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From a Certified Pro
Certified Energy Auditor
Residential Comfort & Energy Efficiency
Friday, April 16 2021
If you are considering attic insulation then it is natural to want to compare the different types that are out there before deciding which one is best for you.
When it comes to retrofitting our homes - we always want the best materials on the market. There is a real push to be cutting edge. Generally, the more advanced the product the longer it lasts and better it performs.
When a person living inside a home finally takes the step of researching insulation then there is some driving force, usually it is related to comfort issues.
That means emotions can be running high. The problem must be solved. I will throw everything and the kitchen sink at it! Cutting edge!
So use this article to put the ice on your plans and be sure to think things through.
I work with different insulation materials every day. I perform testing and assessments, prescribe measures for houses with insufficient insualtion, manage the work when people take the next step and then test the house out to measure the results.
Use my experiences to formulate your plan.
Also keep this in mind. When it comes to insulation, it is very "physical" in nature. What I mean is that when you establish an R-value with any material and it is properly sealed, then it is always best to find the least expensive way to arrive at that place because you will get no better performance from spray foam over any other material, unless the spray foam is used in the right applications. When used appropriately, spray foam will undoubtedly out perform other modern and yet, traditional methods.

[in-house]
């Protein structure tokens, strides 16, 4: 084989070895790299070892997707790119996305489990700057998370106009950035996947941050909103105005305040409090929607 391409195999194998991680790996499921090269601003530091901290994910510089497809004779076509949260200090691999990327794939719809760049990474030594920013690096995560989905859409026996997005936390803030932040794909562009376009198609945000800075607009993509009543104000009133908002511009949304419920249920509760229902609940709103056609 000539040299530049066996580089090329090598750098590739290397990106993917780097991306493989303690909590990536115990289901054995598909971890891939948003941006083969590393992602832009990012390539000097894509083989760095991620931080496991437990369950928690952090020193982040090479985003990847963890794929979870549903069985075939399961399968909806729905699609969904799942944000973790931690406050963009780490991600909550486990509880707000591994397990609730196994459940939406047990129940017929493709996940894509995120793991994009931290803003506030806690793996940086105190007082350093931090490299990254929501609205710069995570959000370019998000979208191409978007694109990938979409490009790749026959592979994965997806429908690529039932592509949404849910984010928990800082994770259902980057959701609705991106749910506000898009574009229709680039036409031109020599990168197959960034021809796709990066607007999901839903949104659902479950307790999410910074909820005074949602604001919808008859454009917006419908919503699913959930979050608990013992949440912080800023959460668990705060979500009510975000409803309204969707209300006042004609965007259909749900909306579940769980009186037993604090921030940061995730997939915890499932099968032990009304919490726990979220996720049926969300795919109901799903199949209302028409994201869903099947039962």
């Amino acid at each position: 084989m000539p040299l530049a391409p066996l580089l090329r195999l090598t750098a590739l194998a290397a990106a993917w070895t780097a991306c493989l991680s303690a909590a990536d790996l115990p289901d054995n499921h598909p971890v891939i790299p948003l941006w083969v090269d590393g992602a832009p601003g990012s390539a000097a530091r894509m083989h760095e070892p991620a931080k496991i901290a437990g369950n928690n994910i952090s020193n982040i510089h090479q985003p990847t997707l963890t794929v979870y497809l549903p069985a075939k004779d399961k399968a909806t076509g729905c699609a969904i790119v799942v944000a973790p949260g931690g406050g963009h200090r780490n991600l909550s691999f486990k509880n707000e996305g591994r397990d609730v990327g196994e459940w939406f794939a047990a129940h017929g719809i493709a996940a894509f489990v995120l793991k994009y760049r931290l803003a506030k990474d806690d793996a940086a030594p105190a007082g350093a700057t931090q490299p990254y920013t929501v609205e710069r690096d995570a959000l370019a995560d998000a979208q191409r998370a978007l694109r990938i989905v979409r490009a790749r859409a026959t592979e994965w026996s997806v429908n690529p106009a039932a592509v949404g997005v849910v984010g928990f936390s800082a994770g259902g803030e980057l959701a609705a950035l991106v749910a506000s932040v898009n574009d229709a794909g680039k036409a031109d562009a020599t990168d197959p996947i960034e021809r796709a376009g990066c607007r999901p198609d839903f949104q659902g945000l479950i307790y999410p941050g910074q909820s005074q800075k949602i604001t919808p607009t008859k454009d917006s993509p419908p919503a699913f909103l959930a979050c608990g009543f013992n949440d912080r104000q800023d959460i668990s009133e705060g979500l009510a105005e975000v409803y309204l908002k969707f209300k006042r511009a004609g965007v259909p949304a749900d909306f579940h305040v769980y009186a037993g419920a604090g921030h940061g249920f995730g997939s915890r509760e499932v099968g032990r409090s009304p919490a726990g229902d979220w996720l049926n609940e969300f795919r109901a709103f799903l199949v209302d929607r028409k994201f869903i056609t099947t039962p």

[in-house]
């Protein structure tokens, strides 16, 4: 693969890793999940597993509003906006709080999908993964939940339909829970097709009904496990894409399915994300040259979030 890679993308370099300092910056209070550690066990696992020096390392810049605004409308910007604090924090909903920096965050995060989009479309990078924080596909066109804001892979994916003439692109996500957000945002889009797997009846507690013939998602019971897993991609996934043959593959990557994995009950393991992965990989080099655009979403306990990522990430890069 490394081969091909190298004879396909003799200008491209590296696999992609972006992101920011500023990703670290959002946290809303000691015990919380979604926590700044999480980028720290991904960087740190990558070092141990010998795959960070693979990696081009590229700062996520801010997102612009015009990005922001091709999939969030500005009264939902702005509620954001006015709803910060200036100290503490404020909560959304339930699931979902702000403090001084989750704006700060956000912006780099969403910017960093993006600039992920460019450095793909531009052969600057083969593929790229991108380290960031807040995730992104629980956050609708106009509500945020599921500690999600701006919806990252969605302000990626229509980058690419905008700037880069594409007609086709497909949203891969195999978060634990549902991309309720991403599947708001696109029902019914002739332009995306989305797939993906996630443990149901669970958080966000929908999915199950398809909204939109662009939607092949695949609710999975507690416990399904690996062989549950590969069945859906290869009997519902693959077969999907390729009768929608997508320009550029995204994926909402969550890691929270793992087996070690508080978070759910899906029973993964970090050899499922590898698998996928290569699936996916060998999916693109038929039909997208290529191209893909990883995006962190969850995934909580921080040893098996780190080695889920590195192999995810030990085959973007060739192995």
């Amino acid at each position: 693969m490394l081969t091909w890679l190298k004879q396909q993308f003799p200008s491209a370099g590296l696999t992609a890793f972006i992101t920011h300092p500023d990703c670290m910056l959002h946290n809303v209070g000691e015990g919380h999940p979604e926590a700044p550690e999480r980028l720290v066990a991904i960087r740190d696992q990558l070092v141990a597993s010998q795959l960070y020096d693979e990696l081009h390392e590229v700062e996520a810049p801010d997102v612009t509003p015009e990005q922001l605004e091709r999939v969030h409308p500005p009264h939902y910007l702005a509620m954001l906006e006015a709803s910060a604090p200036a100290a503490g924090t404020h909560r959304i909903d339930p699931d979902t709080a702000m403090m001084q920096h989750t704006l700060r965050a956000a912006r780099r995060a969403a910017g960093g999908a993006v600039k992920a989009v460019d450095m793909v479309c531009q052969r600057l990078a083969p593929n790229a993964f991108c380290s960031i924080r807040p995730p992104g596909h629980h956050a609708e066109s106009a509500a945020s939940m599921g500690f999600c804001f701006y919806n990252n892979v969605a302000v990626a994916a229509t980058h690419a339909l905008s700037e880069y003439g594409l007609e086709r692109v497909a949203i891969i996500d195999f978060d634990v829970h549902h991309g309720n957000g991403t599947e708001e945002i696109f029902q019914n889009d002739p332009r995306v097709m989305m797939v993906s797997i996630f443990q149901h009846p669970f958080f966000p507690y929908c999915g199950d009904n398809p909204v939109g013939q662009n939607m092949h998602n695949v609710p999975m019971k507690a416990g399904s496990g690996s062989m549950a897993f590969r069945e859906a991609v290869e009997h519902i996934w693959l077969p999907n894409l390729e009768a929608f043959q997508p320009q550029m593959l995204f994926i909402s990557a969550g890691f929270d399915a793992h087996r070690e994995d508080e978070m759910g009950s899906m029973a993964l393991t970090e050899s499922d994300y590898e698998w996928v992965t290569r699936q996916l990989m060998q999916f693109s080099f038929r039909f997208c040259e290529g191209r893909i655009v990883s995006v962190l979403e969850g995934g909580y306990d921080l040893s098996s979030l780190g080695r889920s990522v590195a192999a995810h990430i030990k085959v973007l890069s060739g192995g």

So, knowing with to use spray foam and when not to use spray foam can really go a long way when planning an insulation job at your house.
A Building Analyst's View
Let's consider driving to the city. Doesn't matter which city. Can be anywhere in the world.
Tell me this: what person is gonna set out to find the longest, most expensive route to get the city? Virtually nobody!
Also, tell me this: when is the last time you thought about your insulation in terms of what it looks like or how many bells and whistles it has?
My point, who needs the Mercedes Benz of attic insulation?
The real question should be:
Let's dive into that for a moment.
Two-Part Spray Foam
Two-part spray foam should not be confused with the spray foam you see more often in home improvements.
There is a significant difference in an aerosol spray foam cannister you can buy at the local hardware store compared to the more advanced materials that are instantaneously mixed during a two-part spray foam application which causes a chemical reaction.
Two-part spray foam is a great solution for insulating surfaces that are not easy to reach or are not flat.
Here is an important spray foam insulation fact: The biggest advantage to using two-part spray foam during an insulation job is that the two-part spray foam air seals and insulates in one application and it can do so over a wide array of surface types.
Here is the next critical fact: Air sealing can be successfully done at a much lower cost using one-part foam with special extensions for getting into small crevices around framing and drywall.
Air sealing should be done with every attic insulation project, but it does not and should not make the project less cost-effective.
An air barrier is very important so when the situation is right, using a more expensive material makes sense in the long run. But, when you have accessible areas to treat, it makes more sense to take the path of least resistance (on the wallet, that is).
At the end of the day, you need to determine what is the recommended R-value for the surface area you are treating.
There are many ways to achieve your recommended R-value. But, if it costs double per square foot to use spray foam vs. traditional air sealing and insulation methods, then what is the point?
Written by Eric Gans
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